• @Daniel R Hicks - when you are a honed athlete (like me) where every second counts - a few gulps is the difference between 100th and 101st place at Bognor Regis Sportive. I would also wish to point out the other misnomers of cycling regarding rotational weight vs static weight and Y grammes off my wheels is like Y x 10 grammes off total weight. – OraNob Jan 4 '17 at 15:28
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    Y grams on the wheels is like 2*Y grams on the frame, and only with regard to acceleration. The 10x thing is pure bunk. – Daniel R Hicks Jan 4 '17 at 18:38
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I use 28mm in the winter when the roads around here in New England get bad. The roads are sometimes a combination of wet, sandy, and some patches of ice. The wider tires seem to help. I have more contact with the road I feel. The wider softer tires help with shock absorption with the holes that start to form in the road. I recall hearing during the TdF commentary a few years back that on raining days the riders lessen their tire pressure in order to increase the contact area between the road and tire. I figure that a 28mm does that for me all the time.

A couple of drawbacks of 28mm are the rolling resistance is a little more and I can't get the tire on the frame fully inflated. The 28mm are so wide that they will not fit through my brakes if the tires is fully inflated.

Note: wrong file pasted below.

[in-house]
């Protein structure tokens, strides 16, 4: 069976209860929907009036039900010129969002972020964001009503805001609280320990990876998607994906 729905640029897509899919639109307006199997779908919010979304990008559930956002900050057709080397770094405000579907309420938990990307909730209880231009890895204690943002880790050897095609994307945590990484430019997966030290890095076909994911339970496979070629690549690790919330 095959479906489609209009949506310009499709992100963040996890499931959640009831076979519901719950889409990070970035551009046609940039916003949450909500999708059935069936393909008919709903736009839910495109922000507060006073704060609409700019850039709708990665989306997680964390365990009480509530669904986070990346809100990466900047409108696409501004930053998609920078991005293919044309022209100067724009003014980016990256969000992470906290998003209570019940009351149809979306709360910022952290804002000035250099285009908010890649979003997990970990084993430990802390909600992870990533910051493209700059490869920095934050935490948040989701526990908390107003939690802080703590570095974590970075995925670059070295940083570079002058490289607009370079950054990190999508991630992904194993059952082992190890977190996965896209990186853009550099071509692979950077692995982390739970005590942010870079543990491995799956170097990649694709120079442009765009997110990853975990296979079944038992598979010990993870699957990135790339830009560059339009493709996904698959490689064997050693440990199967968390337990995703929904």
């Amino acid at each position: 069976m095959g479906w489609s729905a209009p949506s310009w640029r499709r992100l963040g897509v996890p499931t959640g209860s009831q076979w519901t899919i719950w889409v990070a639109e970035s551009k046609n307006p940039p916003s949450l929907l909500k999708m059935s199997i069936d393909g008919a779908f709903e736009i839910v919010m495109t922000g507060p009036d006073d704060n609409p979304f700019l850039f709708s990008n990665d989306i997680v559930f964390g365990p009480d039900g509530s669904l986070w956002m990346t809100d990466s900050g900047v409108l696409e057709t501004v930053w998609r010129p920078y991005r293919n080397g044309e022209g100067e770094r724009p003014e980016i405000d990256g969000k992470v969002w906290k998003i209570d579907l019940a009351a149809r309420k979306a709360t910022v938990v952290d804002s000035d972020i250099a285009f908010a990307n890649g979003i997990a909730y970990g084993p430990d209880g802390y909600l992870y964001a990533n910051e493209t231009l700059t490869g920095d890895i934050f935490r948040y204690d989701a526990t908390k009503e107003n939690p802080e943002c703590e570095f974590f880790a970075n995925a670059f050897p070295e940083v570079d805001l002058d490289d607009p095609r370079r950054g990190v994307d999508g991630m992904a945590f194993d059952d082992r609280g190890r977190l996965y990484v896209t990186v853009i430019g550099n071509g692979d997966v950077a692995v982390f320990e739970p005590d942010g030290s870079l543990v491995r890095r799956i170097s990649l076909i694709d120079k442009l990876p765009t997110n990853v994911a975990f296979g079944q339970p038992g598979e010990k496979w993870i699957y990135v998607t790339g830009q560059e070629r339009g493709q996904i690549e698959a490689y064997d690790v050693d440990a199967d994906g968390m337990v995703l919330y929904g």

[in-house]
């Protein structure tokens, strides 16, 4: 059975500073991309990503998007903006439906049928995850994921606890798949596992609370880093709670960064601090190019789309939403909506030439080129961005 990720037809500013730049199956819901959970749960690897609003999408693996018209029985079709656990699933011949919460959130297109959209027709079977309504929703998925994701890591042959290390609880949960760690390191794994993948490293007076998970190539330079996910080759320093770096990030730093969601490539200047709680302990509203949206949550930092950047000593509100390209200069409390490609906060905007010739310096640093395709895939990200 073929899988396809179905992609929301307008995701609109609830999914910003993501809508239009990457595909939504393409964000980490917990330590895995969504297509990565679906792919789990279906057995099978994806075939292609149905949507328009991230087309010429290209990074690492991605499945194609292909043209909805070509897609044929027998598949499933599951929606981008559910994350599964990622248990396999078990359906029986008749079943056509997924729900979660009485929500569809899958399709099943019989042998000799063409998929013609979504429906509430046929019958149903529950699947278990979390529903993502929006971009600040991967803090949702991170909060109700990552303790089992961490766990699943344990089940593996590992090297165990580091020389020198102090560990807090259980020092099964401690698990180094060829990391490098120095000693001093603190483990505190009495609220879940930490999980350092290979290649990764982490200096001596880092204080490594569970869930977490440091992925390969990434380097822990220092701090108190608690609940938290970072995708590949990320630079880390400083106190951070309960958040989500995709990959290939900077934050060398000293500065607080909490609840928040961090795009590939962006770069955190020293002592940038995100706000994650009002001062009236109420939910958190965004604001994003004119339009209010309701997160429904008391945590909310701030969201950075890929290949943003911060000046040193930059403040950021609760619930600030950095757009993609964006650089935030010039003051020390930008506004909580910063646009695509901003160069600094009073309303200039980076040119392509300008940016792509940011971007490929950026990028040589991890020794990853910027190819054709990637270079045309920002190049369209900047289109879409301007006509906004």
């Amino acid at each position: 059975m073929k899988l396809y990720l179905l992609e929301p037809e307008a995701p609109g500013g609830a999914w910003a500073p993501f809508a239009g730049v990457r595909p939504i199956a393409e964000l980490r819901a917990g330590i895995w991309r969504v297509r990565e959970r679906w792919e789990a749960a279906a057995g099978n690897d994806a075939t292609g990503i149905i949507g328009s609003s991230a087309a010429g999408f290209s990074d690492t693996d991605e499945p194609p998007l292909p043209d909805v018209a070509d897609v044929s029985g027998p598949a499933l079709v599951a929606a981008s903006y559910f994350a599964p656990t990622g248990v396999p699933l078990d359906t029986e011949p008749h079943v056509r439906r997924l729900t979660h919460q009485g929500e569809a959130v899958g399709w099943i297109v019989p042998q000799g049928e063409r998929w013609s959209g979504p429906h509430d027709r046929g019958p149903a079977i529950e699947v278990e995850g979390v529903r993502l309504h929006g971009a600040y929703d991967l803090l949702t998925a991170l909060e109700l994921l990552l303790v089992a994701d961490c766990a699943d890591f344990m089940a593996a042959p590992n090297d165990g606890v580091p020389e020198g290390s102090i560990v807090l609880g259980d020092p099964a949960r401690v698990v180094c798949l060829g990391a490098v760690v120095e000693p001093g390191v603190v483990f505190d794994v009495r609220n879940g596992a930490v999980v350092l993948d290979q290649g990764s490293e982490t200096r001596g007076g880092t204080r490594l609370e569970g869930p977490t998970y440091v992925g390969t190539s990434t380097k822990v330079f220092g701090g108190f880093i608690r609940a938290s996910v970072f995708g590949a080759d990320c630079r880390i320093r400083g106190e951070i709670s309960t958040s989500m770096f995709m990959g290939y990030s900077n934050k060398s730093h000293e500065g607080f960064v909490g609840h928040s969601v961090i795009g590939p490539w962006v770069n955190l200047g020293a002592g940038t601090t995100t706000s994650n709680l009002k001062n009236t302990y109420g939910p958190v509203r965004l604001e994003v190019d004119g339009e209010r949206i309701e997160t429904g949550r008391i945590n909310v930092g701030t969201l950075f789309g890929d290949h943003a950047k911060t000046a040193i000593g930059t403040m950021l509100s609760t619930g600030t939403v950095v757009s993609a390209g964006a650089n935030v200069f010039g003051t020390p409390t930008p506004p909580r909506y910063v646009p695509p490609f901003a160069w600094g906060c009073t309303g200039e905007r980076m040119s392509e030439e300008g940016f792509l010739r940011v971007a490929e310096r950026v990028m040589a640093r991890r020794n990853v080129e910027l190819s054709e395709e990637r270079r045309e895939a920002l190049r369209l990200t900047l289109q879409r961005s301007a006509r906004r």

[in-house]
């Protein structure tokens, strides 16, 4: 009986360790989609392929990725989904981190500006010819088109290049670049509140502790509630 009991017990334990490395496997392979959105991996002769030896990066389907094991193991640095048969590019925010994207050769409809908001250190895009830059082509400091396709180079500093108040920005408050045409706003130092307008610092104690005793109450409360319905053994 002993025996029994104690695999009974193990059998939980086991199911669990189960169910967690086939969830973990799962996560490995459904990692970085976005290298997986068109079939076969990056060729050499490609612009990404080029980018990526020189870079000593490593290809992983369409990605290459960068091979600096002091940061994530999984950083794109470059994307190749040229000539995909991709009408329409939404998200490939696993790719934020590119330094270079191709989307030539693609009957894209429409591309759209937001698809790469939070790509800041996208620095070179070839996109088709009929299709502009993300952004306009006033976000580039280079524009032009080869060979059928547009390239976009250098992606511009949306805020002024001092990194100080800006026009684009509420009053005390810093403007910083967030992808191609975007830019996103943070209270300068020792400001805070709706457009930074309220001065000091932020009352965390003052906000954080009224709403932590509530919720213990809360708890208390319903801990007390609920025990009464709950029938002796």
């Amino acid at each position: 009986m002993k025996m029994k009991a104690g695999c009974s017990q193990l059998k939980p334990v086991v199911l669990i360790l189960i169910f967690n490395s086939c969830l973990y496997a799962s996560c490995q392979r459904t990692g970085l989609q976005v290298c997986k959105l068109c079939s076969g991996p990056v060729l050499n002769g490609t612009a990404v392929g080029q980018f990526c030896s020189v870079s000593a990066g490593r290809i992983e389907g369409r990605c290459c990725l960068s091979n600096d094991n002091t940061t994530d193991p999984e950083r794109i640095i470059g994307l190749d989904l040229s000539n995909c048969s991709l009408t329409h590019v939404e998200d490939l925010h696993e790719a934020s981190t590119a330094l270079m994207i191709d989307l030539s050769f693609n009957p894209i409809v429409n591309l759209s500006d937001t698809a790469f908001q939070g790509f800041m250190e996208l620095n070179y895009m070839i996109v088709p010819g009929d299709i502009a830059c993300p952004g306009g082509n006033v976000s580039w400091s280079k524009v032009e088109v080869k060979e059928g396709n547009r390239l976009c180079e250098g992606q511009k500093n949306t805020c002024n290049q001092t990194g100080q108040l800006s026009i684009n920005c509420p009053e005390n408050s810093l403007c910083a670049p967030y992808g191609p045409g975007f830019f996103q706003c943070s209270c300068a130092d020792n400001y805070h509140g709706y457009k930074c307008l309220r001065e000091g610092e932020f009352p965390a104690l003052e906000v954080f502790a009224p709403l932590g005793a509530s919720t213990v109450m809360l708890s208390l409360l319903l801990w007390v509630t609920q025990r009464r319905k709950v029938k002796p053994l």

Someone asked above why one would need to inflate 28mm tires any less. I find this is the case for me. I attribute it to the tube containing more air so any air I do loose overnight is less noticeable. Essentially I get away with topping off my tires less often.

  • Downvoted as it contains inaccurate information. Wider tyres actually give less rolling resistance not more. – Andy P Jan 4 '17 at 11:34
  • @AndyP - This is a long-standing subject of debate, and tests have shown both results. A lot depends on the conditions of use. – Daniel R Hicks Jan 4 '17 at 13:06
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    @DanielRHicks That debate is more or less over. The vast majority of recent test data shows wide tyres are faster, bike and wheel manufacturers are designing around wider tyres, and even pro teams are opting to run wider (not just for the classics) despite the weight and aerodynamic penalty. See: schwalbetires.com/tech_info/rolling_resistance and: bicyclerollingresistance.com/specials/conti-gp4000s-ii-23-25-28 – Andy P Jan 4 '17 at 14:04
  • Is it not the case wider tires are only effective on wider rims? The contact patch remains the same size but the shape of the contact patch changes significant with wider rims which affects rolling resistance - hence the increased popularity of wider rims. – OraNob Jan 4 '17 at 14:31
  • At the same pressure 28mm have lower resistance than 23mm but I don't ride those two tires at the same pressure. I always ride the 28mm about 15psi lower than the 23mm. I guess I do this because that is what the sidewall says. – LDinCT Jan 4 '17 at 21:40